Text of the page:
Class D and Level Four Felonies

Here you'll find an explanation of a Class D Felony classification, crimes that are considered Class D, and sentencing and penalty information.

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What is a Class D Felony?

All states and the federal criminal code separate crimes into felonies (serious offenses) and misdemeanors (less serious). Some states use a classification system to further rank felonies (from severe to less so). For those states that use a letter classification system, they may include classes A (the most serious), B, C, and so on (others use level 1, 2, 3 and so on). Thus, a class D or level 4 felony is a subset classification, and as the fourth in the ranked list of felonies, it is a serious crime, though not as serious as those in the two categories above it.

Because each state has its own penal code and its own view of how much punishment a particular crime deserves, an offense that is a class D/level 4 felony in one state may be considered a class C/level 3 or class E/level 5 in another state.

For more information on felony classification systems, see Felony Classes: Charges and Penalties.

Penalties for felonies can range from one year to life in prison, depending on the crime charged, enhancements and any mitigating circumstances. Several states also levy fines for class D felonies. 

State

Classification System

Alabama A, B, or C
Alaska A, B, or C
Arizona 1, 2, 3, 4, 5, or 6
Arkansas Y, A, B, C, or D
California By crime
Colorado 1, 2, 3, 4, 5, 6, or unclassified
Connecticut A, B, C, or D; or unclassified (by crime); different sentencing laws apply for crimes committed before July 1, 1981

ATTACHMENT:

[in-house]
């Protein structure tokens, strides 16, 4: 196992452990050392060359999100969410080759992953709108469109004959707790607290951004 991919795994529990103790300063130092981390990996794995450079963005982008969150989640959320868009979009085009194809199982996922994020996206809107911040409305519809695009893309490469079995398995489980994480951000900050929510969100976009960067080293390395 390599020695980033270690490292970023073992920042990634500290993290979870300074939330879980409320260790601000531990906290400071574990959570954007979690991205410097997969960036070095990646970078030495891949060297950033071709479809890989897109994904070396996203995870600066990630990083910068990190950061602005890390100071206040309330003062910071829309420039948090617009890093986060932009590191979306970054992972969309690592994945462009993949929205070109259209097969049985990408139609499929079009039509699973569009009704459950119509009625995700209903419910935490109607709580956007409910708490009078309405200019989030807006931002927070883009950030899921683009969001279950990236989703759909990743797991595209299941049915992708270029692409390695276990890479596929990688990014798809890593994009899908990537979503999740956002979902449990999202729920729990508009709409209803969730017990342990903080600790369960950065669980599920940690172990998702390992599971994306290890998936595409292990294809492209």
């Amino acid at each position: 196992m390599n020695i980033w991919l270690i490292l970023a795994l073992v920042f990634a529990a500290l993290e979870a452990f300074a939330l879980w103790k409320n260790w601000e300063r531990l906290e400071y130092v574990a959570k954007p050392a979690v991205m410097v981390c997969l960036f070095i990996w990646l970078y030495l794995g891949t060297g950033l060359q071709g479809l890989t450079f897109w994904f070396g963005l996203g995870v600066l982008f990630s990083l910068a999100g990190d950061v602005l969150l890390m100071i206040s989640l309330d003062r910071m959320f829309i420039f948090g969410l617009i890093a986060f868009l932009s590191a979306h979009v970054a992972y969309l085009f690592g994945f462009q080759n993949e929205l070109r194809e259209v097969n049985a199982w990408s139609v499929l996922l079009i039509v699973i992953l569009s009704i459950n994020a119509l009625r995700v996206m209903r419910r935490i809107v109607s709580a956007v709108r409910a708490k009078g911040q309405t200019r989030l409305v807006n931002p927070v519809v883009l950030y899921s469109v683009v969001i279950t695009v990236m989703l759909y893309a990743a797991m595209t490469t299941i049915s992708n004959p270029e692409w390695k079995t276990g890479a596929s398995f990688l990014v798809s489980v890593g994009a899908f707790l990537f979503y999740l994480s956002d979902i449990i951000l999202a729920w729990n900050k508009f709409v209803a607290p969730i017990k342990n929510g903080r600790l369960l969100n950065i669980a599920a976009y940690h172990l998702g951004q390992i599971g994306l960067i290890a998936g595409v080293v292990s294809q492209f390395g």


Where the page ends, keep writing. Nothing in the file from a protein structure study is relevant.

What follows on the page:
Delaware A, B, C, D, E, F, or G
D.C. By crime
Florida Capital or life felonies; or felonies of the first, second, or third degree
Georgia By crime
Hawaii A, B, or C; murder classed separately
Idaho By crime
Illinois X, 1, 2, 3, or 4; murder classed separately
Indiana A, B, C, or D
Iowa A, B, C, or D
Kansas Grid system
Kentucky A, B, C, or D
Louisiana By crime
Maine A, B, or C
Maryland By crime
Massachusetts By crime
Michigan A, B, C, D, E, F, G, or H
Minnesota By crime
Mississippi By crime
Missouri A, B, C, or D
Montana By crime
Nebraska Class I, IA, IB, IC, ID, II, III, IIIA, or IV
Nevada A, B, C, D, or E
New Hampshire A or B
New Jersey Indictable offenses: first, second, third or fourth degree
New Mexico Capital offenses, first, second, third, or fourth degree
New York A-I, A-II, B, C, D, or E
North Carolina A, B1, B2, C, D, E, F, G, H, or I
North Dakota AA, A, B, or C
Ohio First, second, third, fourth, or fifth degree
Oklahoma By crime
Oregon Unclassified (by crime), A, B, or C
Pennsylvania First, second, third degree or unclassified (by crime)
Rhode Island By crime
South Carolina A, B, C, D, E, or F
South Dakota Classes A, B,or C; and 1, 2, 3, 4, 5, or 6
Tennessee A, B, C, D, or E
Texas Capital felonies; first, second or third degree felonies; or state jail felonies
Utah Capital felonies; first, second or third degree felonies
Vermont By crime
Virginia 1, 2, 3, 4, 5, 6, or by crime
Washington A, B, or C
West Virginia By crime
Wisconsin A, B, C, D, E, F, G, or I
Wyoming By crime

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